Six distinct NFκB signaling codons convey discrete information to distinguish stimuli and enable appropriate macrophage responses. Adelaja A, Taylor B, Sheu KM, Liu Y, Luecke S, Hoffmann A. Immunity. 2021 May 11;54(5):916-930.e7.
 NF-κB dynamics determine the stimulus specificity of epigenomic reprogramming in macrophages. Cheng QJ, Ohta S, Sheu KM, Spreafico R, Adelaja A, Taylor B, Hoffmann A. Science. 2021 Jun 18;372(6548):1349-1353.
Overview of the Immune System (National Institute of Allergy and Infectious Diseases/NIH)
Sjögren’s Syndrome (National Institute of Dental and Craniofacial Research/NIH)
Alexander Hoffmann (UCLA)
NIH Support: National Institute of General Medical Sciences; National Institute of Allergy and Infectious Diseases
Posted on by Dr. Francis Collins
Not too long after the global coronavirus disease 2019 (COVID-19) pandemic reached the United States, museum curators began collecting material to document the history of this devastating public health crisis and our nation’s response to it. To help tell this story, the Smithsonian Institution’s National Museum of American History recently scored a donation from my friend and colleague Dr. Anthony Fauci, Director of NIH’s National Institute of Allergy and Infectious Diseases.
Widely recognized for serving as a clear voice for science throughout the pandemic, Fauci gave the museum his much-used model of SARS-CoV-2, which is the coronavirus that causes COVID-19. This model, which is based on work conducted by NIH-supported electron microscopists and structural biologists, was 3D printed right here at NIH. By the way, I’m lucky enough to have one too.
Both of these models have “met” an amazing array of people—from presidents to congresspeople to journalists to average citizens—as part of our efforts to help folks understand SARS-CoV-2 and the crucial role of its surface spike proteins. As shown in this brief video, Fauci raised his model one last time and then, ever the public ambassador for science, turned his virtual donation into a memorable teaching moment. I recommend you take a minute or two to watch it.
The donation took place during a virtual ceremony in which the National Museum of American History awarded Fauci its prestigious Great Americans Medal. He received the award for his lifetime contributions to the nation’s ideals and for making a lasting impact on public health via his many philanthropic and humanitarian efforts. Fauci joined an impressive list of luminaries in receiving this honor, including former Secretaries of State Madeleine Albright and General Colin Powell; journalist Tom Brokaw; baseball great Cal Ripken Jr.; tennis star Billie Jean King; and musician Paul Simon. It’s a well-deserved honor for a physician-scientist who’s advised seven presidents on a range of domestic and global health issues, from HIV/AIDS to Ebola to COVID-19.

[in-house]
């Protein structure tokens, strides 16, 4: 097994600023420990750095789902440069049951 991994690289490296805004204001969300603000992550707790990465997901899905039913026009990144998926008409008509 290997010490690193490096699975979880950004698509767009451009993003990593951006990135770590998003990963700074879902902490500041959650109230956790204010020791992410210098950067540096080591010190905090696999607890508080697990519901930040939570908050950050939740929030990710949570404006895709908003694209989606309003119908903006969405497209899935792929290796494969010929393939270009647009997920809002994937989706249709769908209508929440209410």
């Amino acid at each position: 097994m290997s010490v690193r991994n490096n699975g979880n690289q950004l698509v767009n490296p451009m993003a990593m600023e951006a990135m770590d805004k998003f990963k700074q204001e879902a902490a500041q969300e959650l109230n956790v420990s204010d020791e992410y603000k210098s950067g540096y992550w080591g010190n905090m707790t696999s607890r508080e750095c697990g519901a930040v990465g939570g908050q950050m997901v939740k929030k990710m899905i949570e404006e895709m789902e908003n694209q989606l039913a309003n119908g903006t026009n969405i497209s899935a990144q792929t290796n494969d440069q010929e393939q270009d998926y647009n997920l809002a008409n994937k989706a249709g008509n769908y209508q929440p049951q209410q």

With Fauci’s model now enshrined as an official piece of U.S. history, the Smithsonian and other museums around the world are stepping up their efforts to gather additional artifacts related to COVID-19 and to chronicle its impacts on the health and economy of our nation. Hopefully, future generations will learn from this history so that humankind is not doomed to repeat it.
It is interesting to note that the National Museum of American History’s collection contains few artifacts from another tragic chapter in our nation’s past: the 1918 Influenza Pandemic. One reason this pandemic went largely undocumented is that, like so many of their fellow citizens, curators chose to overlook its devastating impacts and instead turn toward the future.
Today, museum staffers across the country and around the world are stepping up to the challenge of documenting COVID-19’s history with great creativity, collecting all variety of masks, test kits, vaccine vials, and even a few ventilators. At the NIH’s main campus in Bethesda, MD, the Office of NIH History and Stetten Museum is busy preparing a small exhibit of scientific and clinical artifacts that could open as early as the summer of 2021. The museum is also collecting oral histories as part of its “Behind the Mask” project. So far, more than 50 interviews have been conducted with NIH staff, including a scientist who’s helping the hard-hit Navajo Nation during the pandemic; a Clinical Center nurse who’s treating patients with COVID-19, and a mental health professional who’s had to change expectations since the outbreak.
The pandemic isn’t over yet. All of us need to do our part by getting vaccinated against COVID-19 and taking other precautions to prevent the virus’s deadly spread. But won’t it great when—hopefully, one day soon—we can relegate this terrible pandemic to the museums and the history books!